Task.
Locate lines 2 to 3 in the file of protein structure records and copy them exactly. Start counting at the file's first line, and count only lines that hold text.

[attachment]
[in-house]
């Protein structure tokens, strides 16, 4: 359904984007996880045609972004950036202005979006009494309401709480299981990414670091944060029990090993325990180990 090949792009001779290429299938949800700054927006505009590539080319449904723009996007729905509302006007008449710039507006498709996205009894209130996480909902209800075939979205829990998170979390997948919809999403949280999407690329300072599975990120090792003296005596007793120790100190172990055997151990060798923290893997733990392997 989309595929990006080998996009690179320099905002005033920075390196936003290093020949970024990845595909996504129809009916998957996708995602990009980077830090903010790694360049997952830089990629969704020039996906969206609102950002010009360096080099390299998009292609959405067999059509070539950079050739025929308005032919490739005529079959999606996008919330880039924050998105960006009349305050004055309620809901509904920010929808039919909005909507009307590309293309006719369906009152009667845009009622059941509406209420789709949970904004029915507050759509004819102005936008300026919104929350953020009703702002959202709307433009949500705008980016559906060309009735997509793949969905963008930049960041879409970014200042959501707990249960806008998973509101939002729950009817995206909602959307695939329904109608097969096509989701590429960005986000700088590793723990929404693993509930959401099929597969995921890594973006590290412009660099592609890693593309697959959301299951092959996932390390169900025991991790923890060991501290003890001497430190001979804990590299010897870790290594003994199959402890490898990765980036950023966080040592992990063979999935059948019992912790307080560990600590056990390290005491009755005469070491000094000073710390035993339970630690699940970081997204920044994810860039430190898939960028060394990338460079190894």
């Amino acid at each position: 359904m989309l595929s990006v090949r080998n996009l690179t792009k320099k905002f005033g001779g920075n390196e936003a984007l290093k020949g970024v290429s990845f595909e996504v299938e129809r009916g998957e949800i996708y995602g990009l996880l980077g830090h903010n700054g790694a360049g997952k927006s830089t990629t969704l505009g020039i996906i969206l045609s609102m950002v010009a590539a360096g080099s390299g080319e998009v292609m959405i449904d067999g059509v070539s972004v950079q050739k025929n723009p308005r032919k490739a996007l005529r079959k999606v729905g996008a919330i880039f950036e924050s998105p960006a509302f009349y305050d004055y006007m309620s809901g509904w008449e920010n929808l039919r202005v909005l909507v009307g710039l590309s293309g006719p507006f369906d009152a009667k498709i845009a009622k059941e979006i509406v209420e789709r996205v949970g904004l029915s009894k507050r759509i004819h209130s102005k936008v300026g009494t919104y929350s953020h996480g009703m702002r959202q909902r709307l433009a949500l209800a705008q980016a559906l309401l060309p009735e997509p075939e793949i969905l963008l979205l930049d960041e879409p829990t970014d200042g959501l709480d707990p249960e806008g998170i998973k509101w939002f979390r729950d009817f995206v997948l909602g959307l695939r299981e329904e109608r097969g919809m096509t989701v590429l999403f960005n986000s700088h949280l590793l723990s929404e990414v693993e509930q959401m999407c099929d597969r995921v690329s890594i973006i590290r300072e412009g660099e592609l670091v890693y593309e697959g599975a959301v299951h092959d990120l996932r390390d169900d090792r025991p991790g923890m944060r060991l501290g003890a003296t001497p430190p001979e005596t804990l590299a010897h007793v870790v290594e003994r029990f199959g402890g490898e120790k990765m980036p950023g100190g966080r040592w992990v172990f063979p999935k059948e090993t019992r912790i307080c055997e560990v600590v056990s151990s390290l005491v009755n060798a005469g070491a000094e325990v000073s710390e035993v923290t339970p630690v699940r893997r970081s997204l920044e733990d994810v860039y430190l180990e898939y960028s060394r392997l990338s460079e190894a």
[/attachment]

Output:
């Protein structure tokens, strides 16, 4: 359904984007996880045609972004950036202005979006009494309401709480299981990414670091944060029990090993325990180990 090949792009001779290429299938949800700054927006505009590539080319449904723009996007729905509302006007008449710039507006498709996205009894209130996480909902209800075939979205829990998170979390997948919809999403949280999407690329300072599975990120090792003296005596007793120790100190172990055997151990060798923290893997733990392997 989309595929990006080998996009690179320099905002005033920075390196936003290093020949970024990845595909996504129809009916998957996708995602990009980077830090903010790694360049997952830089990629969704020039996906969206609102950002010009360096080099390299998009292609959405067999059509070539950079050739025929308005032919490739005529079959999606996008919330880039924050998105960006009349305050004055309620809901509904920010929808039919909005909507009307590309293309006719369906009152009667845009009622059941509406209420789709949970904004029915507050759509004819102005936008300026919104929350953020009703702002959202709307433009949500705008980016559906060309009735997509793949969905963008930049960041879409970014200042959501707990249960806008998973509101939002729950009817995206909602959307695939329904109608097969096509989701590429960005986000700088590793723990929404693993509930959401099929597969995921890594973006590290412009660099592609890693593309697959959301299951092959996932390390169900025991991790923890060991501290003890001497430190001979804990590299010897870790290594003994199959402890490898990765980036950023966080040592992990063979999935059948019992912790307080560990600590056990390290005491009755005469070491000094000073710390035993339970630690699940970081997204920044994810860039430190898939960028060394990338460079190894």
């Amino acid at each position: 359904m989309l595929s990006v090949r080998n996009l690179t792009k320099k905002f005033g001779g920075n390196e936003a984007l290093k020949g970024v290429s990845f595909e996504v299938e129809r009916g998957e949800i996708y995602g990009l996880l980077g830090h903010n700054g790694a360049g997952k927006s830089t990629t969704l505009g020039i996906i969206l045609s609102m950002v010009a590539a360096g080099s390299g080319e998009v292609m959405i449904d067999g059509v070539s972004v950079q050739k025929n723009p308005r032919k490739a996007l005529r079959k999606v729905g996008a919330i880039f950036e924050s998105p960006a509302f009349y305050d004055y006007m309620s809901g509904w008449e920010n929808l039919r202005v909005l909507v009307g710039l590309s293309g006719p507006f369906d009152a009667k498709i845009a009622k059941e979006i509406v209420e789709r996205v949970g904004l029915s009894k507050r759509i004819h209130s102005k936008v300026g009494t919104y929350s953020h996480g009703m702002r959202q909902r709307l433009a949500l209800a705008q980016a559906l309401l060309p009735e997509p075939e793949i969905l963008l979205l930049d960041e879409p829990t970014d200042g959501l709480d707990p249960e806008g998170i998973k509101w939002f979390r729950d009817f995206v997948l909602g959307l695939r299981e329904e109608r097969g919809m096509t989701v590429l999403f960005n986000s700088h949280l590793l723990s929404e990414v693993e509930q959401m999407c099929d597969r995921v690329s890594i973006i590290r300072e412009g660099e592609l670091v890693y593309e697959g599975a959301v299951h092959d990120l996932r390390d169900d090792r025991p991790g923890m944060r060991l501290g003890a003296t001497p430190p001979e005596t804990l590299a010897h007793v870790v290594e003994r029990f199959g402890g490898e120790k990765m980036p950023g100190g966080r040592w992990v172990f063979p999935k059948e090993t019992r912790i307080c055997e560990v600590v056990s151990s390290l005491v009755n060798a005469g070491a000094e325990v000073s710390e035993v923290t339970p630690v699940r893997r970081s997204l920044e733990d994810v860039y430190l180990e898939y960028s060394r392997l990338s460079e190894a």